^Epishin, A.I.; Lisovenko, D.S. (2016). "Extreme values of Poisson's ratio of cubic crystals". Technical Physics. 61 (10): 1516–1524. Bibcode:2016JTePh..61.1516E. doi:10.1016/j.mechmat.2019.03.017. S2CID 140493258.
^Gorodtsov, V.A.; Lisovenko, D.S. (2019). "Extreme values of Young's modulus and Poisson's ratio of hexagonal crystals". Mechanics of Materials. 134: 1–8. doi:10.1016/j.mechmat.2019.03.017. S2CID 140493258.
^Boresi, A. P, Schmidt, R. J. and Sidebottom, O. M., 1993, Advanced Mechanics of Materials, Wiley.
^Lekhnitskii, SG., (1963), Theory of elasticity of an anisotropic elastic body, Holden-Day Inc.
^Tan, S. C., 1994, Stress Concentrations in Laminated Composites, Technomic Publishing Company, Lancaster, PA.
^Fluegel, Alexander. "Poisson's Ratio Calculation for Glasses". www.glassproperties.com. Archived from the original on 23 October 2017. Retrieved 28 April 2018.
^"Archived copy" (PDF). Archived (PDF) from the original on 2014-10-31. Retrieved 2014-09-24.{{cite web}}: CS1 maint: archived copy as title (link)
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^Ozyhar, Tomasz; Hering, Stefan; Niemz, Peter (March 2013). "Viscoelastic characterization of wood: Time dependence of the orthotropic compliance in tension and compression". Journal of Rheology. 57 (2): 699–717. Bibcode:2013JRheo..57..699O. doi:10.1122/1.4790170. ISSN 0148-6055.
^Jiang, Jiali; Erik Valentine, Bachtiar; Lu, Jianxiong; Niemz, Peter (2016-11-01). "Time dependence of the orthotropic compression Young's moduli and Poisson's ratios of Chinese fir wood" (PDF). Holzforschung. 70 (11): 1093–1101. doi:10.1515/hf-2016-0001. hdl:20.500.11850/122097. ISSN 1437-434X. S2CID 137799672.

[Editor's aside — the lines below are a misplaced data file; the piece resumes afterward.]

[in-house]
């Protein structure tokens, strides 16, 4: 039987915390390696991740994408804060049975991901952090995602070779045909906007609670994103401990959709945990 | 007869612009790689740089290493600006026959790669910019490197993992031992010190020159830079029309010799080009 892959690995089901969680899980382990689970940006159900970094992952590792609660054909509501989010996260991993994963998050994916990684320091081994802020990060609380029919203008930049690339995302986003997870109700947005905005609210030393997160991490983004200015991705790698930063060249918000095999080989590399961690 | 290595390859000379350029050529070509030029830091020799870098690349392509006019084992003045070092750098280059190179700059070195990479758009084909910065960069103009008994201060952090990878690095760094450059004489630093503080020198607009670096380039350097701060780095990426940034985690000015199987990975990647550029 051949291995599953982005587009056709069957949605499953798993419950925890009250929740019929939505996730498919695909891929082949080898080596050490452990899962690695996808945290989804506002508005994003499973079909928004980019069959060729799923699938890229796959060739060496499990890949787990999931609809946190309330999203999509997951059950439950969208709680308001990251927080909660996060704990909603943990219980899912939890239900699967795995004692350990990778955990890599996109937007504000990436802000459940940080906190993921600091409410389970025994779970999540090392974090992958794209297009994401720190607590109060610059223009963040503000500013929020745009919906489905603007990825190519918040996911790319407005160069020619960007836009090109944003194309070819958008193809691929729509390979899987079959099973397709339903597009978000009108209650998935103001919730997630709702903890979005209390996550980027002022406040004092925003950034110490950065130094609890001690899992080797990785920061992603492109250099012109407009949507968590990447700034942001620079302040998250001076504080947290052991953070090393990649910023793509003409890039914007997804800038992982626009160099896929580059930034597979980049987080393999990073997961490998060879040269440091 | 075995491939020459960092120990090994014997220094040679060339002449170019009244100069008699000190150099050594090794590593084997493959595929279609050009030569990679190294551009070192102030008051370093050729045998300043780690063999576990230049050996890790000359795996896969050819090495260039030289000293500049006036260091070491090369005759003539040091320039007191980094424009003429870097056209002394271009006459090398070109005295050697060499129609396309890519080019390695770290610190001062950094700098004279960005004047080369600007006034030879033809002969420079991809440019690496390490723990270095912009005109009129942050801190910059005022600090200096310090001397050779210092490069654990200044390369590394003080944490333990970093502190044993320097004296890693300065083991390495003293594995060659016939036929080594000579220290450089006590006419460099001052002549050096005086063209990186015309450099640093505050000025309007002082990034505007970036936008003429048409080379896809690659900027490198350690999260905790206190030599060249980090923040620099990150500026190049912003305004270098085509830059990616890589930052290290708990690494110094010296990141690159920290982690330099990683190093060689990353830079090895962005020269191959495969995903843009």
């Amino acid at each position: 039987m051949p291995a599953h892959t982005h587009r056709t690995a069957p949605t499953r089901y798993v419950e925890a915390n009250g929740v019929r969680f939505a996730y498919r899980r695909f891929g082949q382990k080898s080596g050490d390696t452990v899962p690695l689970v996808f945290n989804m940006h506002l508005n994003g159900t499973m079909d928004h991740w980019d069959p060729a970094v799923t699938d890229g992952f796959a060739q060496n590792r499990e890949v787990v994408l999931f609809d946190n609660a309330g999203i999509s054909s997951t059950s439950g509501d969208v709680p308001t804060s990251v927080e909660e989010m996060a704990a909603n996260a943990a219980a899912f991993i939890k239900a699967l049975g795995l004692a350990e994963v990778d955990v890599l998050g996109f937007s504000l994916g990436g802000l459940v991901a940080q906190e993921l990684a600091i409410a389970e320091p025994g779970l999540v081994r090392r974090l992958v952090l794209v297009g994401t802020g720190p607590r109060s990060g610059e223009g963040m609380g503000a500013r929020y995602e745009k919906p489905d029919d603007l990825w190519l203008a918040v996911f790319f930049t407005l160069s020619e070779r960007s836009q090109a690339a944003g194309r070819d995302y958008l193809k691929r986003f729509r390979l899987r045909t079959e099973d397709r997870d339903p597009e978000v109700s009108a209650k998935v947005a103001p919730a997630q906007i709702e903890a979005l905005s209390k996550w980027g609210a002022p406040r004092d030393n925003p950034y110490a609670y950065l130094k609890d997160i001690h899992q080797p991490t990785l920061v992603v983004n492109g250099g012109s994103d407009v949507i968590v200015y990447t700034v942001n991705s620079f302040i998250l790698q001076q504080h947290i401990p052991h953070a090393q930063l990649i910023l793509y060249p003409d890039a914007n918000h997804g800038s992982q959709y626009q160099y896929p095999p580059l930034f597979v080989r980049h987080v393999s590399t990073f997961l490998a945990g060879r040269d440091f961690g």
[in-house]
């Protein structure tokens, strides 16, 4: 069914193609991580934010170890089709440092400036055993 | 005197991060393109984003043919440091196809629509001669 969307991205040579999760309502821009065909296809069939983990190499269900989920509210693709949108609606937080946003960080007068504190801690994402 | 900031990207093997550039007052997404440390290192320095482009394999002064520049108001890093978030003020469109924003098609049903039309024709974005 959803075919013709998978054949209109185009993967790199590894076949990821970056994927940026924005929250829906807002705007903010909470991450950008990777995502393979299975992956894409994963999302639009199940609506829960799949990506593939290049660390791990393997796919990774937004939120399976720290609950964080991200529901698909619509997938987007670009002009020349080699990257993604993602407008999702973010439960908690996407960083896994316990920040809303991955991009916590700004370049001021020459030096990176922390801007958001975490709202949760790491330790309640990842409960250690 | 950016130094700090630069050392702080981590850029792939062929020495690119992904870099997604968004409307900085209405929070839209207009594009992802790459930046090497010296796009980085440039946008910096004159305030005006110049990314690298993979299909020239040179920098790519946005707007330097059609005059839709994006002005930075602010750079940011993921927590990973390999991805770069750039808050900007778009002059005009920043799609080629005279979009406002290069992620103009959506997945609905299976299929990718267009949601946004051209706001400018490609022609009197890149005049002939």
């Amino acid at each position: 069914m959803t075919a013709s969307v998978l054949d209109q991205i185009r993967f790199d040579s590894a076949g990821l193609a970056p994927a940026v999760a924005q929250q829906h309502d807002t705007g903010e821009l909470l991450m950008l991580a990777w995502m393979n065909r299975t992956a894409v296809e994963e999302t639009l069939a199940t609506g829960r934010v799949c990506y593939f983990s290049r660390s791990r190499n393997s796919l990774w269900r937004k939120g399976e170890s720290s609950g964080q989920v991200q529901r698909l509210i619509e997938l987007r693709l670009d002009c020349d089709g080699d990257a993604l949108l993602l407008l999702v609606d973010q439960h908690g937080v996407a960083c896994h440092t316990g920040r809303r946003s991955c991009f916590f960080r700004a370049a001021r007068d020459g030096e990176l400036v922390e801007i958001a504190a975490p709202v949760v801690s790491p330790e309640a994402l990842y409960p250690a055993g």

^Carta, Giorgio; Brun, Michele; Baldi, Antonio (2016). "Design of a porous material with isotropic negative Poisson's ratio". Mechanics of Materials. 97: 67–75. doi:10.1016/j.mechmat.2016.02.012.
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^Cabras, Luigi; Brun, Michele (2014). "Auxetic two-dimensional lattices with Poisson's ratio arbitrarily close to -1". Proceedings of the Royal Society A. 470 (2172): 20140538. arXiv:1407.5679. Bibcode:2014RSPSA.47040538C. doi:10.1098/rspa.2014.0538. S2CID 119321604.
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External linksEdit
Meaning of Poisson's ratio
Negative Poisson's ratio materials
More on negative Poisson's ratio materials (auxetic) Archived 2018-02-08 at the Wayback Machine
Conversion formulae
Homogeneous isotropic linear elastic materials have their elastic properties uniquely determined by any two moduli among these; thus, given any two, any other of the elastic moduli can be calculated according to these formulas, provided both for 3D materials (first part of the table) and for 2D materials (second part).
3D formulae
$K=\,$
$E=\,$
$\lambda =\,$
$G=\,$
$\nu =\,$
$M=\,$
Notes
$(K,\,E)$
${\tfrac {3K(3K-E)}{9K-E}}$
${\tfrac {3KE}{9K-E}}$
${\tfrac {3K-E}{6K}}$
${\tfrac {3K(3K+E)}{9K-E}}$
$(K,\,\lambda )$
${\tfrac {9K(K-\lambda )}{3K-\lambda }}$
${\tfrac {3(K-\lambda )}{2}}$
${\tfrac {\lambda }{3K-\lambda }}$
$3K-2\lambda \,$
$(K,\,G)$
${\tfrac {9KG}{3K+G}}$
$K-{\tfrac {2G}{3}}$
${\tfrac {3K-2G}{2(3K+G)}}$
$K+{\tfrac {4G}{3}}$
$(K,\,\nu )$
$3K(1-2\nu )\,$
${\tfrac {3K\nu }{1+\nu }}$
${\tfrac {3K(1-2\nu )}{2(1+\nu )}}$
${\tfrac {3K(1-\nu )}{1+\nu }}$
$(K,\,M)$
${\tfrac {9K(M-K)}{3K+M}}$
${\tfrac {3K-M}{2}}$
${\tfrac {3(M-K)}{4}}$
${\tfrac {3K-M}{3K+M}}$
$(E,\,\lambda )$
${\tfrac {E+3\lambda +R}{6}}$
${\tfrac {E-3\lambda +R}{4}}$
${\tfrac {2\lambda }{E+\lambda +R}}$
${\tfrac {E-\lambda +R}{2}}$
$R={\sqrt {E^{2}+9\lambda ^{2}+2E\lambda }}$
$(E,\,G)$
${\tfrac {EG}{3(3G-E)}}$
${\tfrac {G(E-2G)}{3G-E}}$
${\tfrac {E}{2G}}-1$
${\tfrac {G(4G-E)}{3G-E}}$
$(E,\,\nu )$
${\tfrac {E}{3(1-2\nu )}}$
${\tfrac {E\nu }{(1+\nu )(1-2\nu )}}$
${\tfrac {E}{2(1+\nu )}}$
${\tfrac {E(1-\nu )}{(1+\nu )(1-2\nu )}}$
$(E,\,M)$
${\tfrac {3M-E+S}{6}}$
${\tfrac {M-E+S}{4}}$
${\tfrac {3M+E-S}{8}}$
${\tfrac {E-M+S}{4M}}$
$S=\pm {\sqrt {E^{2}+9M^{2}-10EM}}$
There are two valid solutions.
The plus sign leads to $\nu \geq 0$.
The minus sign leads to $\nu \leq 0$.
$(\lambda ,\,G)$
$\lambda +{\tfrac {2G}{3}}$
${\tfrac {G(3\lambda +2G)}{\lambda +G}}$
${\tfrac {\lambda }{2(\lambda +G)}}$
$\lambda +2G\,$
$(\lambda ,\,\nu )$
${\tfrac {\lambda (1+\nu )}{3\nu }}$
${\tfrac {\lambda (1+\nu )(1-2\nu )}{\nu }}$
${\tfrac {\lambda (1-2\nu )}{2\nu }}$
${\tfrac {\lambda (1-\nu )}{\nu }}$
Cannot be used when $\nu =0\Leftrightarrow \lambda =0$